The information obtained by the FBI proved essential in high-profile legal cases, including the 1949 conviction of 12 prominent leaders of the American Communist Party on charges that they had advocated the overthrow of the government. Moreover, Hoover's agents helped build the case against Julius Rosenberg (1918-53) and his wife, Ethel Rosenberg (1915-53), who were convicted of espionage in 1951 and executed two years later.
Hysteria and Growing Conservatism
Public concerns about communism were heightened by international events. In 1949, the Soviet Union successfully tested a nuclear bomb and communist forces led by Mao Zedong (1893-1976) took control of China. The following year saw the start of the Korean War (1950-53), which engaged U.S. troops in combat against the communist-supported forces of North Korea. The advances of communism around the world convinced many U.S. citizens that there was a real danger of “Reds” taking over their own country. Figures such as McCarthy and Hoover fanned the flames of fear by wildly exaggerating that possibility.
As the Red Scare intensified, its political climate turned increasingly conservative. Elected officials from both major parties sought to portray themselves as staunch anticommunists, and few people dared to criticize the questionable tactics used to persecute suspected radicals. Membership in leftist groups dropped as it became clear that such associations could lead to serious consequences, and dissenting voices from the left side of the political spectrum fell silent on a range of important issues. In judicial affairs, for example, support for free speech and other civil liberties eroded significantly. This trend was symbolized by the 1951 U.S. Supreme Court ruling in Dennis v. United States, which said that the free-speech rights of accused Communists could be restricted because their actions presented a clear and present danger to the government.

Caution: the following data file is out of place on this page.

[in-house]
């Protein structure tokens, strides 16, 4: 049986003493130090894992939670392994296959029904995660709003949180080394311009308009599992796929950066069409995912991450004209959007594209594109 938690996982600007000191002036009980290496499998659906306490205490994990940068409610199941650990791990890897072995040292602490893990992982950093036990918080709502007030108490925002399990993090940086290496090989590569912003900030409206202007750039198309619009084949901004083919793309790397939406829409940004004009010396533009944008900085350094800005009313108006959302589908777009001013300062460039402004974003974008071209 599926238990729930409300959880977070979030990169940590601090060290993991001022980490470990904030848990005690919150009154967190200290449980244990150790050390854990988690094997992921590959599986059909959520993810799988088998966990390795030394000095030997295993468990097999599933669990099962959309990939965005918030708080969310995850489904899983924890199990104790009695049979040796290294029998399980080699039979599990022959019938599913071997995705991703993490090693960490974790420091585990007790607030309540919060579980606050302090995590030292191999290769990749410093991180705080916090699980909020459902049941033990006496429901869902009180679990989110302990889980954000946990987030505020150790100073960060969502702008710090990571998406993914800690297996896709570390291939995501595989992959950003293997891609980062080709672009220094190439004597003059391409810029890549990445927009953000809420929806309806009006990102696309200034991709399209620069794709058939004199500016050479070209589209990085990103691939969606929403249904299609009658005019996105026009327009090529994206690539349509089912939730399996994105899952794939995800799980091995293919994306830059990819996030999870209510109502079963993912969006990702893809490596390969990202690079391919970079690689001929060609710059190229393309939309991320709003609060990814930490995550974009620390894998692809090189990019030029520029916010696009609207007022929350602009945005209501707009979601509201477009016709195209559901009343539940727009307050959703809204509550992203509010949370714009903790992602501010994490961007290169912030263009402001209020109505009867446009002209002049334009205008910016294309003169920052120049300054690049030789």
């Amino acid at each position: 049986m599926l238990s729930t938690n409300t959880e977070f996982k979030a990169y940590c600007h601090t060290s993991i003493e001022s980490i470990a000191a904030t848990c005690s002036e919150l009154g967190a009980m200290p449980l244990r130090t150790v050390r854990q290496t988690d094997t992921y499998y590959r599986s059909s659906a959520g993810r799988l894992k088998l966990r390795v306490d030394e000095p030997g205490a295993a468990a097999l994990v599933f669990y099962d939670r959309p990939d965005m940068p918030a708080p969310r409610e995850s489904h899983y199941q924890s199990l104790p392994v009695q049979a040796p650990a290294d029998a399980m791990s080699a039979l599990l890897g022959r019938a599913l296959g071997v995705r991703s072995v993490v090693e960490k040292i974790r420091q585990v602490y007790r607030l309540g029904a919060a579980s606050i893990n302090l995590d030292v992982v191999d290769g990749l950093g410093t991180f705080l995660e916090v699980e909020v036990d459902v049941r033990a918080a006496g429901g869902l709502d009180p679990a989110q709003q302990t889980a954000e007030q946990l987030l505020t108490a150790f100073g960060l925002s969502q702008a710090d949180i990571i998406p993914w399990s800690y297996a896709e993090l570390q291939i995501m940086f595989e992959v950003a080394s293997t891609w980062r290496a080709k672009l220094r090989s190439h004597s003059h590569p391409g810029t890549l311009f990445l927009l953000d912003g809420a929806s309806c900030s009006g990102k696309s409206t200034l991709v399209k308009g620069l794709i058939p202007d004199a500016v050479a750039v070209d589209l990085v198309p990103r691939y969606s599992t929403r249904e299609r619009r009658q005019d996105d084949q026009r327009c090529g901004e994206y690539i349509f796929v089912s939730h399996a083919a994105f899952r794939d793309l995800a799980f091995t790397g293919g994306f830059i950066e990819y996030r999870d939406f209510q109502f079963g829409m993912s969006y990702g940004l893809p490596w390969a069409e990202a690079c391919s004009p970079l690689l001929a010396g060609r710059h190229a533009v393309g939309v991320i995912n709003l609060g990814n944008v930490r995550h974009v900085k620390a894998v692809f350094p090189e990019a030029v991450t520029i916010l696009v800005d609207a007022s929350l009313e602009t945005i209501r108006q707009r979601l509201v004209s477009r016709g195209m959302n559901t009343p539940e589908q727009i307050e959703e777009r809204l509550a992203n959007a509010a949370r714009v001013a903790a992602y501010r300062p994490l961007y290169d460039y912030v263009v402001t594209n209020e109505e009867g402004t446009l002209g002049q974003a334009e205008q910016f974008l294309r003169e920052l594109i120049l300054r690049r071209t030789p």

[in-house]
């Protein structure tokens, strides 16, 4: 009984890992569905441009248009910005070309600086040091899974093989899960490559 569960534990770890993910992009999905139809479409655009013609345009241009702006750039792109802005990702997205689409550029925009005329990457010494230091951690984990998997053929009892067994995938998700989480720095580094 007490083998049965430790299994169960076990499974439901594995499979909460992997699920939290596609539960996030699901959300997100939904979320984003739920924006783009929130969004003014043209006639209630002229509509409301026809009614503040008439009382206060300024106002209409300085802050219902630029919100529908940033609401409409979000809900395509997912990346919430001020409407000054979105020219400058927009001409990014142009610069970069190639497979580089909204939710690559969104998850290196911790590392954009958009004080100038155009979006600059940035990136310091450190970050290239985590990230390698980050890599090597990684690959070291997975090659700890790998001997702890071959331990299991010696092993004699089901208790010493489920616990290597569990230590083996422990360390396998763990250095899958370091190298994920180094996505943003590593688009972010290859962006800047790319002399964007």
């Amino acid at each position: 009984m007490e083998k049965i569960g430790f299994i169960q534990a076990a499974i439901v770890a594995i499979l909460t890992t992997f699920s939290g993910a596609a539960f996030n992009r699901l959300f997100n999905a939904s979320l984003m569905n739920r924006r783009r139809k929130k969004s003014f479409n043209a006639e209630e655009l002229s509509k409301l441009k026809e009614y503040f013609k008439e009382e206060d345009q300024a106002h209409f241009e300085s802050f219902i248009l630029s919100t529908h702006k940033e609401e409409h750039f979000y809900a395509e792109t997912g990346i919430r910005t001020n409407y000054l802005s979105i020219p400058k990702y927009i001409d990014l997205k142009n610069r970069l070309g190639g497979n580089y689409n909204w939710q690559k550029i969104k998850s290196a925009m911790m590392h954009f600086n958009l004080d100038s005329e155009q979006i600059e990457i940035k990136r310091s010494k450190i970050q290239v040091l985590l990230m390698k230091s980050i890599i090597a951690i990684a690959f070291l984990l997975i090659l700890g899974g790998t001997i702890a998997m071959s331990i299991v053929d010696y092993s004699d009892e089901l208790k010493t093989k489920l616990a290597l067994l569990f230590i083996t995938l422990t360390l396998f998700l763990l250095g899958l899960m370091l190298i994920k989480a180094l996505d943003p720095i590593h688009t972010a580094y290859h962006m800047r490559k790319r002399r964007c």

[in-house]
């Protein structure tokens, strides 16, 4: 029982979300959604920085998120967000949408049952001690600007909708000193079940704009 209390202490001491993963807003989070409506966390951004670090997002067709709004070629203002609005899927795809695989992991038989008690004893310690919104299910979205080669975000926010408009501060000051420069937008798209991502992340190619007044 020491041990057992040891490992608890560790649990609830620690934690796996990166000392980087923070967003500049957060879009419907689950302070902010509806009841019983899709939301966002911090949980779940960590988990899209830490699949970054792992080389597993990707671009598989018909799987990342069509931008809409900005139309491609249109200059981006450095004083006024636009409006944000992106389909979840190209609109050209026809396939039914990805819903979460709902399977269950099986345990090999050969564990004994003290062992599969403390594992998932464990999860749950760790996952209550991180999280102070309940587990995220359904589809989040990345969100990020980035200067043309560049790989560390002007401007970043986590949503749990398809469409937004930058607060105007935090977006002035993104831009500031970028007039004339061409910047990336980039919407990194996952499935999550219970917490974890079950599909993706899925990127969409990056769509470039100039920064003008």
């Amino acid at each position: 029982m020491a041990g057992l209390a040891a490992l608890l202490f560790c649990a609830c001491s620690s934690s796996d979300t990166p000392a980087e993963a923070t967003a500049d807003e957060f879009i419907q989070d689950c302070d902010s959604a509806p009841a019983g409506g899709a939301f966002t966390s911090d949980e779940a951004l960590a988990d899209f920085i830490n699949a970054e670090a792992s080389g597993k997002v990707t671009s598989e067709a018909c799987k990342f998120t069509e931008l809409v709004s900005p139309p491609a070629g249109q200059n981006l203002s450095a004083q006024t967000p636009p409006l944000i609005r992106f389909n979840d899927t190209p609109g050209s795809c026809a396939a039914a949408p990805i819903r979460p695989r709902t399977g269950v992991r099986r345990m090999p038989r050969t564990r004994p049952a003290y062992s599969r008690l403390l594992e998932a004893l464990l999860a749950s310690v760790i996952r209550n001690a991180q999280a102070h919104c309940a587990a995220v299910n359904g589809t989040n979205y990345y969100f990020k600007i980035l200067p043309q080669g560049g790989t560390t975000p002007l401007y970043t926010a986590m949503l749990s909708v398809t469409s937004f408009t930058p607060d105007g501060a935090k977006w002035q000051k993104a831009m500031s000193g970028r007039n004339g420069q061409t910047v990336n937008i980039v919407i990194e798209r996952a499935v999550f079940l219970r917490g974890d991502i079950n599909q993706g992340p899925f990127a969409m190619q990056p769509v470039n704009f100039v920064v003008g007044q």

Americans also felt the effects of the Red Scare on a personal level, and thousands of alleged communist sympathizers saw their lives disrupted. They were hounded by law enforcement, alienated from friends and family and fired from their jobs. While a small number of the accused may have been aspiring revolutionaries, most others were the victims of false allegations or had done nothing more than exercise their democratic right to join a political party. Though the climate of fear and repression began to ease in the late 1950s, the Red Scare has continued to influence political debate in the decades since and is often cited as an example of how unfounded fears can compromise civil liberties.